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From Matthias Kilian <>
Subject Re: Resolving Dependencies not to patch level
Date Wed, 19 Sep 2007 15:11:59 GMT
On Wed, Sep 19, 2007 at 10:42:57AM -0400, Jing Xue wrote:
> >Yes, but if you don't put your SCM repository in SCM it's difficult to
				  ^^^ I guess that should read "Ivy"
> >ensure build reproducibility. You need to be absolutely sure you won't 
> >ever
> >modify any module in your repository. Ever. And I've seen too many times
> >people modifying a third party module metadata because there were a
> >dependency missing. IMO dependency management tools like Ivy are useful to
> >determine the set of dependencies a module need, by using transitive
> >dependencies resolution and conflict management. But they do not preclude
> >the use of a SCM for module repository management.
> True.  Perhaps a good compromise would be to maintain separate repos  
> for ivy files and the module artifacts (i.e. using dual resolvers),  
> and keep the ivy repo under version control.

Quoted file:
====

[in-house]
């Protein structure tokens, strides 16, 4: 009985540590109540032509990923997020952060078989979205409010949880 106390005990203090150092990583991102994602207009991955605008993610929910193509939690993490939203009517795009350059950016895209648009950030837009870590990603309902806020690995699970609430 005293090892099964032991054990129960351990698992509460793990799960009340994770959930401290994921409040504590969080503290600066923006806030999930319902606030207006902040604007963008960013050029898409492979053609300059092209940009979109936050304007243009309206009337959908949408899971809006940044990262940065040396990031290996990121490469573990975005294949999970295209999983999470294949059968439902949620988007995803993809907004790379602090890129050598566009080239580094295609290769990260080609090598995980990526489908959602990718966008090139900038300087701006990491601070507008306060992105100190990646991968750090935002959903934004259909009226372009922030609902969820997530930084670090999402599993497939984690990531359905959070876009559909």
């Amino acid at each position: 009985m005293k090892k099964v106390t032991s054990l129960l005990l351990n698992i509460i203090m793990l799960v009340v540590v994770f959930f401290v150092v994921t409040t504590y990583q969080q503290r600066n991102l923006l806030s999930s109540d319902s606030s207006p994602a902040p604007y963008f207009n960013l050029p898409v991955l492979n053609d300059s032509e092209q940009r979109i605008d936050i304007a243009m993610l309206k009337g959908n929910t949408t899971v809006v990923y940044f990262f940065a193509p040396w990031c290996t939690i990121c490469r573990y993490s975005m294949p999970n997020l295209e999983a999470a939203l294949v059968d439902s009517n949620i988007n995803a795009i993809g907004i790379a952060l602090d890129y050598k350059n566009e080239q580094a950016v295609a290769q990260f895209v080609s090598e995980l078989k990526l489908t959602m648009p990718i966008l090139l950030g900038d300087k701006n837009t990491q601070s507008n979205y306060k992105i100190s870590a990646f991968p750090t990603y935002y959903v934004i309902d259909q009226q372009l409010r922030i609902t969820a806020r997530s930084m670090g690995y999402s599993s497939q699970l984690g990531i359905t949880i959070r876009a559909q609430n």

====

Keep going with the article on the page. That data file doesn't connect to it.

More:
Here's what we do, currently using *one* large Ivy repository
containing ivy files and artefacts for both third party modules and
our own software:

- Third party modules are under CVS control, but only the ivy files, not
  the artefacts or checksums; for those we have appropriate .cvsignore

- Our own software in the Ivy repository is *not* under CVS control at
  all. Instead, we commit the delivered ivy files right into the
  *source* CVS module as described on my mini survey.

The reason for this: if something's wrong with our own ivy files,
that can be fixed by fixing the ivy file and make a new release.
If there's some active branch for hotfixes, then this branch's ivy
file can be fixed, too. This is feasible for us because we've usually
only two "important" revisions of a module: the one under development
and the one currently used in a production environment. So it's
enough to keep the delivered ivy files committed (and tagged) in
the sources of your software.

On the other hand, for third party modules, we can't make a new
just because the ivy file needs a fix. But sometimes you *have* to
fix such ivy files, so we have our own third-party/only-ivy-files
module in our CVS. Just to have history and, should it break a
former reproducible build take actions to repair it.

Thinking of it, I think I'll also start to create *and publish* a
full resolution report whenever making a release. This could help
to detect unintended changes when reproducing a historic build.

> Jars don't get changed  so often or shouldn't at all, and I for
> one am always dreaded by keeping large binary files in SCM. 8-)

Yes, I don't like big binaries in SCM, too. And for sure, if you've,
say, different xerces-2.6.0.jars at different points in time, you're
in serious trouble ;-)


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